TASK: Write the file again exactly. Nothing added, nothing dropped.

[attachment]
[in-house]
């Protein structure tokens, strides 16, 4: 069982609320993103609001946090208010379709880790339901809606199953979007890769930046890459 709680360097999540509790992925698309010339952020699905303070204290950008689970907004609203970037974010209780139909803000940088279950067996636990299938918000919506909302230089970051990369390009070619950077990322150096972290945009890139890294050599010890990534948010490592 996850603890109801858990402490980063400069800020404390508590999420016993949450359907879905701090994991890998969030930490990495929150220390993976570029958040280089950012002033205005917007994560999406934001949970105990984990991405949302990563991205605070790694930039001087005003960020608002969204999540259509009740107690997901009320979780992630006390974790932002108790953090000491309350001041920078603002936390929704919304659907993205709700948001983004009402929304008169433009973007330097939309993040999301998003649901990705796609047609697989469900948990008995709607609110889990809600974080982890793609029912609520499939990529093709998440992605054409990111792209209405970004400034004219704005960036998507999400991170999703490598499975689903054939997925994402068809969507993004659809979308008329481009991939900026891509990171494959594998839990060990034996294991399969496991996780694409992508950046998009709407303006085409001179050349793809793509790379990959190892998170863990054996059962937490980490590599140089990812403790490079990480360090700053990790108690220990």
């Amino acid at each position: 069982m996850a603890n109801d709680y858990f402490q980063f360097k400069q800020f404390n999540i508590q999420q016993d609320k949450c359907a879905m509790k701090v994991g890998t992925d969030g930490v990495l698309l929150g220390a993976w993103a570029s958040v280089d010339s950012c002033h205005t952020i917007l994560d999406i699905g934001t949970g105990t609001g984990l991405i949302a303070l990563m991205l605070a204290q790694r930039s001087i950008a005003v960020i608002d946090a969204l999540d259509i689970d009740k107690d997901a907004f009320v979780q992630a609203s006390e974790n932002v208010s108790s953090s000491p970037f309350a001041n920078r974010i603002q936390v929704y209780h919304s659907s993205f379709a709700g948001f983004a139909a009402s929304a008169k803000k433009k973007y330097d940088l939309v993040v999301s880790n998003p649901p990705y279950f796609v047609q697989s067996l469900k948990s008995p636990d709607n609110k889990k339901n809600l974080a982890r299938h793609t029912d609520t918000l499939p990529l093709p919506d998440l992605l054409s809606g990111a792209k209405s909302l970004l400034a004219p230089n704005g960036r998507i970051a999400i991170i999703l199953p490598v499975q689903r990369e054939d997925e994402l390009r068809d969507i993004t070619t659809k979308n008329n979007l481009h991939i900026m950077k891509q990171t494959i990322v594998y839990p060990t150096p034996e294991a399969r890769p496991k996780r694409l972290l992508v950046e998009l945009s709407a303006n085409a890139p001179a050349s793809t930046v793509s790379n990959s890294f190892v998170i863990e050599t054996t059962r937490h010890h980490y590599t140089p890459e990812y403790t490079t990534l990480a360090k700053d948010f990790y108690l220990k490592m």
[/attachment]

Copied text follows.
[in-house]
């Protein structure tokens, strides 16, 4: 069982609320993103609001946090208010379709880790339901809606199953979007890769930046890459 709680360097999540509790992925698309010339952020699905303070204290950008689970907004609203970037974010209780139909803000940088279950067996636990299938918000919506909302230089970051990369390009070619950077990322150096972290945009890139890294050599010890990534948010490592 996850603890109801858990402490980063400069800020404390508590999420016993949450359907879905701090994991890998969030930490990495929150220390993976570029958040280089950012002033205005917007994560999406934001949970105990984990991405949302990563991205605070790694930039001087005003960020608002969204999540259509009740107690997901009320979780992630006390974790932002108790953090000491309350001041920078603002936390929704919304659907993205709700948001983004009402929304008169433009973007330097939309993040999301998003649901990705796609047609697989469900948990008995709607609110889990809600974080982890793609029912609520499939990529093709998440992605054409990111792209209405970004400034004219704005960036998507999400991170999703490598499975689903054939997925994402068809969507993004659809979308008329481009991939900026891509990171494959594998839990060990034996294991399969496991996780694409992508950046998009709407303006085409001179050349793809793509790379990959190892998170863990054996059962937490980490590599140089990812403790490079990480360090700053990790108690220990």
């Amino acid at each position: 069982m996850a603890n109801d709680y858990f402490q980063f360097k400069q800020f404390n999540i508590q999420q016993d609320k949450c359907a879905m509790k701090v994991g890998t992925d969030g930490v990495l698309l929150g220390a993976w993103a570029s958040v280089d010339s950012c002033h205005t952020i917007l994560d999406i699905g934001t949970g105990t609001g984990l991405i949302a303070l990563m991205l605070a204290q790694r930039s001087i950008a005003v960020i608002d946090a969204l999540d259509i689970d009740k107690d997901a907004f009320v979780q992630a609203s006390e974790n932002v208010s108790s953090s000491p970037f309350a001041n920078r974010i603002q936390v929704y209780h919304s659907s993205f379709a709700g948001f983004a139909a009402s929304a008169k803000k433009k973007y330097d940088l939309v993040v999301s880790n998003p649901p990705y279950f796609v047609q697989s067996l469900k948990s008995p636990d709607n609110k889990k339901n809600l974080a982890r299938h793609t029912d609520t918000l499939p990529l093709p919506d998440l992605l054409s809606g990111a792209k209405s909302l970004l400034a004219p230089n704005g960036r998507i970051a999400i991170i999703l199953p490598v499975q689903r990369e054939d997925e994402l390009r068809d969507i993004t070619t659809k979308n008329n979007l481009h991939i900026m950077k891509q990171t494959i990322v594998y839990p060990t150096p034996e294991a399969r890769p496991k996780r694409l972290l992508v950046e998009l945009s709407a303006n085409a890139p001179a050349s793809t930046v793509s790379n990959s890294f190892v998170i863990e050599t054996t059962r937490h010890h980490y590599t140089p890459e990812y403790t490079t990534l990480a360090k700053d948010f990790y108690l220990k490592m």